I’m still aiming for 100 stories and 100 photos. To date I have about 25 stories and 10 photos. I’m giving a deadline for August 1,2016 as my final deadline. Whatever stories I have by then I will decide to publish or not. There are about 40 of Book #1 left. If there are any businesses that would be willing to sell some or all of the remaining copies, please email me at firstname.lastname@example.org.
Thanks to all the people who helped with our first book. I consider it a big success to sell over 560 copies. The only failure is not to try at all. Many new writers saw their stories in print and the stories cannot be lost to future generations.
If you have 1,2 or three stories, please print them off and send to me at
1 Mary Catherine’s Lane
St. Shotts, NL
Please put your name on back of photos, and list people in photo as well as date or event. I can also accept digital photos in July.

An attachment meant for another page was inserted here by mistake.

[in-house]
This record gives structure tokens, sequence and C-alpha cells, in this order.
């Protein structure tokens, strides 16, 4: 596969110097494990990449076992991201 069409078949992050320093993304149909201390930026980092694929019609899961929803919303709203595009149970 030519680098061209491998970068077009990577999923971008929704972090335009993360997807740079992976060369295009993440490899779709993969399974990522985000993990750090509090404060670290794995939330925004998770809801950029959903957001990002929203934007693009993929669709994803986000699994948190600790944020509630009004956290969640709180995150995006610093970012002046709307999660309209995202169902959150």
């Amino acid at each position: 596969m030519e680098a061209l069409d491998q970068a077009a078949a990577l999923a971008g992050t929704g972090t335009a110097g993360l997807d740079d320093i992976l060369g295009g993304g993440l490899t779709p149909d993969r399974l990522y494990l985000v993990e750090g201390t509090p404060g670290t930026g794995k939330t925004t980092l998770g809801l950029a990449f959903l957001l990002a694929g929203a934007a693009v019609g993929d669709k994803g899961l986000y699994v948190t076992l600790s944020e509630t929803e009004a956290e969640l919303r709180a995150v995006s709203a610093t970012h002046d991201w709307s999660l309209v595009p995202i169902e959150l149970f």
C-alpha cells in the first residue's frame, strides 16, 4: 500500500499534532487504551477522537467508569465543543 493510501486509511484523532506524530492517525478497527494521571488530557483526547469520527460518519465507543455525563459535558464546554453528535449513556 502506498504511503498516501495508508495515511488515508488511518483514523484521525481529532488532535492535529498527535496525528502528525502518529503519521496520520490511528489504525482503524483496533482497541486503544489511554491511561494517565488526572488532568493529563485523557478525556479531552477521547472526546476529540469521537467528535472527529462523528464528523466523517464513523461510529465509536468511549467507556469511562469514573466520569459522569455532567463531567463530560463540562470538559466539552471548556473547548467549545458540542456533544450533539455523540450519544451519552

If you’d like a copy of the first book, you can get one for the sale price of $10 with an extra $5 for postage. The book makes a nice birthday gift or welcoming gift for visitors to our province.
It might take a year for me to get it all together but it’s bringing back a lot of memories. My Greenland friend who helps me keep safe the first night in Bayonne when we couldn’t find my expensive hotel. My angel intervention by a deceased friend who sends a person from her own Irish county with the same last name to protect me the last week of my third Camino. So many stories in between!
With six books on the go, you might be waiting a while! All ideas for a book of poetry are welcome.
I’ve only known a handful of Aussies and I’m really happy to say I liked most of them. I met Judi on the Camino France’s and she helped me get around the mountain and also improve my walking. She also sold me a Kathmandu merino wool top as I found it cold in the mornings and evenings. We walked separately after a few days but I never forgot her helpfulness. Thanks Judi!